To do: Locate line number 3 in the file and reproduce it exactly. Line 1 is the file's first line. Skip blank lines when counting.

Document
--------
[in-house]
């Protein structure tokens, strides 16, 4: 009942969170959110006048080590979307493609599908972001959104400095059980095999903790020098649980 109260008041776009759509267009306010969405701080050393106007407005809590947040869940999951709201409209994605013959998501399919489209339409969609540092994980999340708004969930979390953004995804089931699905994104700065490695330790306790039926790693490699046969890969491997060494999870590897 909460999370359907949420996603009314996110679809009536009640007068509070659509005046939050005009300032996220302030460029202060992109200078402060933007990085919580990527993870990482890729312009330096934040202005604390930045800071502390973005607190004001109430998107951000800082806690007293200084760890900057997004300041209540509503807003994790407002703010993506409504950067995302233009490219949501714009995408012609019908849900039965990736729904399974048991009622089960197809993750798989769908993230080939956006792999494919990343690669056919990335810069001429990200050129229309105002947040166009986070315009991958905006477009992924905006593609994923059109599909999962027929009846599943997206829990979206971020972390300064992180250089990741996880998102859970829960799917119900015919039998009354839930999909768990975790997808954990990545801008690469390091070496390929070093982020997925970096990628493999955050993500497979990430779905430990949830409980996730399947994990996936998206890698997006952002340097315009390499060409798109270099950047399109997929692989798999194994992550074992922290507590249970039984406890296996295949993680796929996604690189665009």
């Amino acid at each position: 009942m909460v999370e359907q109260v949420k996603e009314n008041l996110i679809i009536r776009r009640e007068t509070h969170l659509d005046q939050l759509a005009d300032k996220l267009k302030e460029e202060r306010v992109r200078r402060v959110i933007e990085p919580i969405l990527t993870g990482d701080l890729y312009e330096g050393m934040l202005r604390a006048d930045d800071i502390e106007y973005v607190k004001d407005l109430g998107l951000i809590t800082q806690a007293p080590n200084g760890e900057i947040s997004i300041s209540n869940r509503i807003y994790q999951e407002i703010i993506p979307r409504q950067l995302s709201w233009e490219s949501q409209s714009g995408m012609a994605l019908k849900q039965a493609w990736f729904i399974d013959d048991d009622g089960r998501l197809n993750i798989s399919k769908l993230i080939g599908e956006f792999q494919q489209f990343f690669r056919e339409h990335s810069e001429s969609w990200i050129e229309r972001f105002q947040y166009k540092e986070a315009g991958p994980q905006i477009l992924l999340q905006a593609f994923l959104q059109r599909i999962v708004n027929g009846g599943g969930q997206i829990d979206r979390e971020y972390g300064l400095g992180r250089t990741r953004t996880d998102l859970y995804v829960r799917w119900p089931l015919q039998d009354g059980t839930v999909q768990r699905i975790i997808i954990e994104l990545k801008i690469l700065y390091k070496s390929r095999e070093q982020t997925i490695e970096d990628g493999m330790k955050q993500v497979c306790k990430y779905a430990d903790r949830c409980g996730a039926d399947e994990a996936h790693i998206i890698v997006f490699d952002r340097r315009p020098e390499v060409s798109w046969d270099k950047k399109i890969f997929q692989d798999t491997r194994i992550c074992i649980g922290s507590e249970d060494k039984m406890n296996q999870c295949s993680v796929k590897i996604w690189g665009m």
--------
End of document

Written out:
């Amino acid at each position: 009942m909460v999370e359907q109260v949420k996603e009314n008041l996110i679809i009536r776009r009640e007068t509070h969170l659509d005046q939050l759509a005009d300032k996220l267009k302030e460029e202060r306010v992109r200078r402060v959110i933007e990085p919580i969405l990527t993870g990482d701080l890729y312009e330096g050393m934040l202005r604390a006048d930045d800071i502390e106007y973005v607190k004001d407005l109430g998107l951000i809590t800082q806690a007293p080590n200084g760890e900057i947040s997004i300041s209540n869940r509503i807003y994790q999951e407002i703010i993506p979307r409504q950067l995302s709201w233009e490219s949501q409209s714009g995408m012609a994605l019908k849900q039965a493609w990736f729904i399974d013959d048991d009622g089960r998501l197809n993750i798989s399919k769908l993230i080939g599908e956006f792999q494919q489209f990343f690669r056919e339409h990335s810069e001429s969609w990200i050129e229309r972001f105002q947040y166009k540092e986070a315009g991958p994980q905006i477009l992924l999340q905006a593609f994923l959104q059109r599909i999962v708004n027929g009846g599943g969930q997206i829990d979206r979390e971020y972390g300064l400095g992180r250089t990741r953004t996880d998102l859970y995804v829960r799917w119900p089931l015919q039998d009354g059980t839930v999909q768990r699905i975790i997808i954990e994104l990545k801008i690469l700065y390091k070496s390929r095999e070093q982020t997925i490695e970096d990628g493999m330790k955050q993500v497979c306790k990430y779905a430990d903790r949830c409980g996730a039926d399947e994990a996936h790693i998206i890698v997006f490699d952002r340097r315009p020098e390499v060409s798109w046969d270099k950047k399109i890969f997929q692989d798999t491997r194994i992550c074992i649980g922290s507590e249970d060494k039984m406890n296996q999870c295949s993680v796929k590897i996604w690189g665009m």